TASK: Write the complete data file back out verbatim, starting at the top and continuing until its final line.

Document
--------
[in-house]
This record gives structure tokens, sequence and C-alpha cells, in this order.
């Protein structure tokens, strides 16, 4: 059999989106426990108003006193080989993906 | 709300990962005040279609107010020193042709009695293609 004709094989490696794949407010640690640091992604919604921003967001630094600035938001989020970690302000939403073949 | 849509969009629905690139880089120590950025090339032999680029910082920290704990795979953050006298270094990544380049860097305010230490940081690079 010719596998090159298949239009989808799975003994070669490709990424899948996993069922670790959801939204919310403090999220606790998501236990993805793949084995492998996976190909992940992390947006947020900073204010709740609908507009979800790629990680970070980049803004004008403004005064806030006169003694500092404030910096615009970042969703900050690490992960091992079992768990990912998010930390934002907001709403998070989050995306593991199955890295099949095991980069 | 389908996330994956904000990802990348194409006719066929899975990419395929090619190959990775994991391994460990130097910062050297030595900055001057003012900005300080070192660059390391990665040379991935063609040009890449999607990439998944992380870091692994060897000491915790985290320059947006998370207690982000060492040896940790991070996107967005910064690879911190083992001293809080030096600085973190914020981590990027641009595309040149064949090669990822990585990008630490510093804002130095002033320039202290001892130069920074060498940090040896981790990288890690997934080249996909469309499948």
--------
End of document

[in-house]
This record gives structure tokens, sequence and C-alpha cells, in this order.
């Protein structure tokens, strides 16, 4: 059999989106426990108003006193080989993906 | 709300990962005040279609107010020193042709009695293609 004709094989490696794949407010640690640091992604919604921003967001630094600035938001989020970690302000939403073949 | 849509969009629905690139880089120590950025090339032999680029910082920290704990795979953050006298270094990544380049860097305010230490940081690079 010719596998090159298949239009989808799975003994070669490709990424899948996993069922670790959801939204919310403090999220606790998501236990993805793949084995492998996976190909992940992390947006947020900073204010709740609908507009979800790629990680970070980049803004004008403004005064806030006169003694500092404030910096615009970042969703900050690490992960091992079992768990990912998010930390934002907001709403998070989050995306593991199955890295099949095991980069 | 389908996330994956904000990802990348194409006719066929899975990419395929090619190959990775994991391994460990130097910062050297030595900055001057003012900005300080070192660059390391990665040379991935063609040009890449999607990439998944992380870091692994060897000491915790985290320059947006998370207690982000060492040896940790991070996107967005910064690879911190083992001293809080030096600085973190914020981590990027641009595309040149064949090669990822990585990008630490510093804002130095002033320039202290001892130069920074060498940090040896981790990288890690997934080249996909469309499948």